Gaming culture has thrived on both its derivative designs and pioneering of original ideas since the term “video game” became a household phrase. Video games were a creative canvas for people with new and unique ideas. The very crux of what made gaming popular from its conception was the ability to experience something new and foreign. It provided a new avenue to experience ideas and stories only limited by one’s imagination. Through the various eras of gaming, original ideas slowly became replaced with sequels, spin-offs and copies. The market became saturated with games from the same genre or franchise.
What Happened To The Creativity?
When it comes down to its core, video games are a business, and consumers didn’t want to invest money in properties they weren’t familiar with. So, publishers wanted to produce games that they knew would make their money back. The dreaded sequel soon became the death-nail for franchises once beloved by many, and genre spin-offs became commonplace among the fray. Gamers longed for original ideas, once again — the way so many before them had. Words like “sequel” and “spin-off” soon became ill speak for nearly every gamer and fan in tandem. Original ideas surface once in a blue moon these days, but we must ask ourselves, “Is this necessarily a bad thing?”
Can Derivation Equal Progress?
Like most crafts, games can increase in quality with refinement. In some cases this refinement is crucial. For instance, we have the MOBA genre: a genre created from a mod that was originally for Warcraft III. Games like Heroes of Newerth and League of Legends expanded upon the MOBA genre by breaking it free from the shackles of Warcraft III’s game engine, breathing new life into an old formula, and paving the way for what became the MOBA genre as we know it today. It has even moved past the tried and true isometric viewpoint with mouse-based control. Games such as Paragon and Smite have brought the MOBA genre into a more 3rd person action-oriented play style.
All these games are examples of how derivative design helped advance the genre. While these games weren’t necessarily creating new experiences, they were advancing their respective genres at an alarmingly fast rate. Other such examples are games like Overwatch. The team/heroes based first person shooter isn’t new territory, either. Games like Overwatch take many nods from older games in the genre such as Team Fortress 2 and the original Team Fortress Classic released in 1999, which even then derived from a mod created for Quake in 1996. Even Overwatch itself has had advancements made to its formula less than a year after release with Hi-Rez Studios’ Paladins – a smart yet similar experience to Overwatch that blends fun but accessible parts of the MOBA genre into the mix.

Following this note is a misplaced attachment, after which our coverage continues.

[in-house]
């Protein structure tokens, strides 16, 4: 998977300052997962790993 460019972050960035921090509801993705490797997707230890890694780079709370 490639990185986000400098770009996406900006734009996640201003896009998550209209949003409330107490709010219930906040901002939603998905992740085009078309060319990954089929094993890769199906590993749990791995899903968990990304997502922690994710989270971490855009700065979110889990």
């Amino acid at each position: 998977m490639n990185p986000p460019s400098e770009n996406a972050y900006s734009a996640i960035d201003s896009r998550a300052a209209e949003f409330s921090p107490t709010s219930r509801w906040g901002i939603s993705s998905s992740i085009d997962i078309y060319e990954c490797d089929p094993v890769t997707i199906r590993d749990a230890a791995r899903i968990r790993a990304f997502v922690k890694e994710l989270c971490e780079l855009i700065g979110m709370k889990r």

This can also apply to even more obscure genres like farming simulators. A successful example of which is Stardew Valley, a creative take on Harvest Moon’s tried and true gameplay mechanics.
Advancements are being made to nearly every genre of video games. People who grew up playing these games are reaching an age and skill level where they wish to create their own spins on genres they grew up with, which can only end in a true win-win situation for everyone involved.
So Where Are The Original Experiences?
The answer is simple: they’re still there, arriving at almost the same frequency as they once did. Derivative games simply hit the ground running more frequently than original pieces. When the backbone of other games from years past still exist to support your foundation, releasing a game is simply an easier task. Making improvements to an experience you love and have nostalgia for is now easier than ever. The tool-set and resources are available for nearly anybody to consume these days, and that’s great for fans and the industry alike. The original ideas remain present, but like all works of art, they take time.
These original ideas illustrate themselves for us, and they exist to show us things we never thought possible — or things we never even knew we wanted. Original ideas and properties are never safe bets either, especially for publishers and investors. This is an unfortunate side effect of the medium we hold so dearly. A majority thrive, while others may never grow their wings. But they are here and they are incoming. These games deserve our patience and understanding, and the rapid-fire market deserves our appreciation for what they do to advance the medium as well. Both sides have a place with gamers, and for very different reasons. But both can pave the way for amazing experiences — to satisfy even the most die-hard franchise fanatics, and those looking for a fresh start.